I cannot begin to appreciate how people with kids and other massive commitments do this, massive respect due for those that do. I cannot say this enough, if you are at home still, stay there until your parents literally throw your stuff out on the street. You will need all the cash you can get.

Anyway to bring it back to neometron's suggestion of goals, thats exactly how I do it. Long term goal is by the end of this year I want to be confident with C# and XNA and have created at least one simple game from scratch (like pong, or text based game). Then move onto something else. Short term goals are simple, Im just setting the goals of completing chapters in the resources I am reading.

Anyway, good luck :)
Please Add Rep if I helped // Working on untitled 2D platformer (more to come soon)
Twitter - @MarkPashby

#4 rnlf   Members   -  Reputation: 1120

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Posted 11 July 2012 - 01:25 AM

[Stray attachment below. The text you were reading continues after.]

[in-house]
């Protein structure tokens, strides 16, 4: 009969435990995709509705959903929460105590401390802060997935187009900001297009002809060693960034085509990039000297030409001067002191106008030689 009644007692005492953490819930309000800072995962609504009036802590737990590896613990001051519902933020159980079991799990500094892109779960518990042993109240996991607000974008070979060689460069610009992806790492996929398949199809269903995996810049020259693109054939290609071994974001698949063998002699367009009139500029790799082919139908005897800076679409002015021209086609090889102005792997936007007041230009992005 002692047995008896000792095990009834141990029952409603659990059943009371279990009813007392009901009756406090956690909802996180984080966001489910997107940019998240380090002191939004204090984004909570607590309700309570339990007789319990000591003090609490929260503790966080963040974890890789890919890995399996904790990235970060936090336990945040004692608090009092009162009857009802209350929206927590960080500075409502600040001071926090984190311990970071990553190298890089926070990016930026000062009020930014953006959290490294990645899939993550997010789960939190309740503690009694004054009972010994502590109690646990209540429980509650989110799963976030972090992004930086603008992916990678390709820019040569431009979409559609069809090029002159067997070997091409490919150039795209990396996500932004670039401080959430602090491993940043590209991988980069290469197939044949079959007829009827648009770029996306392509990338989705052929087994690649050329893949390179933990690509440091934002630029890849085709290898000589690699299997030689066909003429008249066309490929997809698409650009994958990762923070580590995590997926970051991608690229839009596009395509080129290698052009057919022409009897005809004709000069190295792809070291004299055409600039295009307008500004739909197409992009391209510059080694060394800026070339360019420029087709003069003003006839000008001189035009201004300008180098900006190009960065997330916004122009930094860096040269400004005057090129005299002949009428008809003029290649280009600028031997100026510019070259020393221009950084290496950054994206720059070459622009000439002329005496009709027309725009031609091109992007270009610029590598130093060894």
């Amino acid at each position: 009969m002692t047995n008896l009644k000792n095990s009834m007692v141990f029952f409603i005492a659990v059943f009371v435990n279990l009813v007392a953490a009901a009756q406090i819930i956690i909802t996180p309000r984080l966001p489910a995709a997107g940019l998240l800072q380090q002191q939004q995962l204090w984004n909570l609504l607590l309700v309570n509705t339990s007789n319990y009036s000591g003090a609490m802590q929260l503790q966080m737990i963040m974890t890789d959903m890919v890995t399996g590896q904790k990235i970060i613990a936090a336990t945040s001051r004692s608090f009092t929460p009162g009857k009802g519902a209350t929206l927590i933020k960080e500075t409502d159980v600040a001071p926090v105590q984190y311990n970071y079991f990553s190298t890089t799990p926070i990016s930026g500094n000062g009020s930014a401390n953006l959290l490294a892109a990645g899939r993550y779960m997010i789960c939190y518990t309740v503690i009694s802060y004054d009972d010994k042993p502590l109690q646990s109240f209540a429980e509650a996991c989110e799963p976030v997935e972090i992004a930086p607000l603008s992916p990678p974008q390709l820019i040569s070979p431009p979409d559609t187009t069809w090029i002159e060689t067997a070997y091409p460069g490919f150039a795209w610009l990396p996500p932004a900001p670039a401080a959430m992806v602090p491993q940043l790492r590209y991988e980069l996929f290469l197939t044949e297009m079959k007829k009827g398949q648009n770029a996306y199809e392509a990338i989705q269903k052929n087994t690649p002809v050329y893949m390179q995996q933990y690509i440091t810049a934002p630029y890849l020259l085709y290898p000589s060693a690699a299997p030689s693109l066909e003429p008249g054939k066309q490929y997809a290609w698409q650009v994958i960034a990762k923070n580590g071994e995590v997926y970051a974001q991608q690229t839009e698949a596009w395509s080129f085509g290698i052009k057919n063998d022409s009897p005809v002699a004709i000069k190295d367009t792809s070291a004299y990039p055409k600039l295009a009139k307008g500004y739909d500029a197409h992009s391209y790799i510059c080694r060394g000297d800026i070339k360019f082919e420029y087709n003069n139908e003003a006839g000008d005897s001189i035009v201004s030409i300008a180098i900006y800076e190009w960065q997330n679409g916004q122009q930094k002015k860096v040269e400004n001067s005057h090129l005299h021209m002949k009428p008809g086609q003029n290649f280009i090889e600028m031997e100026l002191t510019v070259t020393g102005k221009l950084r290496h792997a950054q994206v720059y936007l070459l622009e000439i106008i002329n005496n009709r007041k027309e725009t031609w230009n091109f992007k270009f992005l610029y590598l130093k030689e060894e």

You may also want to make it as easy for youself as possible. Do not try to learn how to make games and learn a demanding programming language at the same time. Start with an easy to learn language like Python (which is really quite powerfull and sufficiently fast for everything you might want to do the first few years of your self-education). You will have enough work understanding the basic techniques of game development, don't make it even more work trying to learn C++ or something, just because "the pros do it".

I started game programming with C++ and it took me years to get something I was not embarrased to show. Had I chosen to learn python back then, it might have been a lot earlier to get something showable...